"To begin with, there was no sort of furniture either in the messroom or the anteroom. If you wanted to sit down, you did so on the floor. We each got hold of a large tin mug, and dipped it into a large tin saucepan of soup and drank it, spoons not existing. A large lump of salt was passed round, and every one broke off a piece with his fingers. Next you clawed hold of a piece of bread and a chunk of tongue, and gnawed first one and then the other—knives and forks there were none. This finished the dinner. Add to this two or three tallow-candles stuck on a cocoa tin, and the fact that none of the officers had shaved, or had had their clothes off for a week, and had walked some forty-five miles through rivers and mud, and you will have some idea of how the officers' mess of one of the smartest of Her Majesty's foot regiments do for themselves in time of war. Not a murmur or complaint was to be heard."
Their state must certainly have been pitiable, for it will be remembered that on the retirement from Dundee rations for four days only were loaded, and provisions for two months, besides all officers' and men's kit and hospital equipment, were left behind.
And, sad to say, so also were the wounded. It was necessary for their future well-being to desert them. The men who had so gloriously led to victory now found themselves stranded and in a strange position—the vanquishers at the mercy of the vanquished! Most melancholy of all must have been the plight of those unhappy sufferers when they first learnt that their comrades were marching farther and farther away, and that they, in all their helplessness, must be left lonely—unloved, and perhaps untended—in charge of the enemy. One dares not think of the agonies of those sad souls—the nation's invalids—bereft of kindly words and kindred smiles; one cannot linger without a sense of emasculating weakness on the sad side-picture of battle that, in its dumb wretchedness, seems so much more paralysing than the active horror of facing shot and shell in company with glorious comrades in arms. Let us hope there was some one to whisper to them, to persuade them that all was for the best; that the safety of their sick selves and their sound mates depended on this retreat, this wondrous retreat which, when the tale of the war in its entirety shall be told, will shine like a dazzling light among records whose brilliancy in the history of British achievements cannot be excelled. Perhaps, too, they had faith to inspire them with the certainty that all that they had suffered in that dark hour for their country and for the weal of their fellows, would be remembered to their glory in the good times to come.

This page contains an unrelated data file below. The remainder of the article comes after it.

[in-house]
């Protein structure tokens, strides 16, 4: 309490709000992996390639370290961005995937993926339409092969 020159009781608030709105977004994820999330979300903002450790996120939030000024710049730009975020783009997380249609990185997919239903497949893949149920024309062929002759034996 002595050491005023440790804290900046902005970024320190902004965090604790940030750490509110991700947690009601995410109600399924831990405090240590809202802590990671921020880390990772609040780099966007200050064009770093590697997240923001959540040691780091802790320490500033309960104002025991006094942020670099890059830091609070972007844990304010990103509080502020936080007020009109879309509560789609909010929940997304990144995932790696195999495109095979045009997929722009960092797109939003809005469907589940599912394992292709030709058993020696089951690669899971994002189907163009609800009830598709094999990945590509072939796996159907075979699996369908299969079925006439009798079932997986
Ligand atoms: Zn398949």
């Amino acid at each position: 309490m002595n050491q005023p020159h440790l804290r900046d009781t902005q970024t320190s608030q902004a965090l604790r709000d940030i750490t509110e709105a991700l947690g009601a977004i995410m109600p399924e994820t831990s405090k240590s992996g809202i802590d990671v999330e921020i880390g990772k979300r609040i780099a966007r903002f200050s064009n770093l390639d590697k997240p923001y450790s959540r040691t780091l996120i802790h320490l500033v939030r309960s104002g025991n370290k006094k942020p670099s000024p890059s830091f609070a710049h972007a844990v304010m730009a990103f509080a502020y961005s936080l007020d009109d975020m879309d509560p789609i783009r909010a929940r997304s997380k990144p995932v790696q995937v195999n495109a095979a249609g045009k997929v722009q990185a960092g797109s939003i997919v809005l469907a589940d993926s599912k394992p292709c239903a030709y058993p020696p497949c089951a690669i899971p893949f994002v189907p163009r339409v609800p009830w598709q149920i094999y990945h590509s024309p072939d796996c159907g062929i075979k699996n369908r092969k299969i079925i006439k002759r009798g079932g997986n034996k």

While the retreat was going forward Glencoe's gallant hero was breathing his last. After hopelessly lingering for three days, General Sir W. Penn Symons passed away. He expired in the hands of the enemy at Dundee hospital on Monday the 23rd of October. The next day he was quietly buried with profound signs of mourning.
SIR W. PENN SYMONS—GLENCOE
By the death of Major-General Sir William Penn Symons, the British army lost a brilliant and distinguished soldier, and a man of great valour and courage. He came of a Cornish family, the founder of which was a Norman knight who came over with William the Conqueror. The eldest son of the late William Symons, Recorder of Saltash, he was born in 1843, and in 1863 joined the South Wales Borderers—the old 24th Regiment. He became lieutenant in 1866, captain in 1878, major in 1881, lieutenant-colonel in 1886, and colonel in 1887.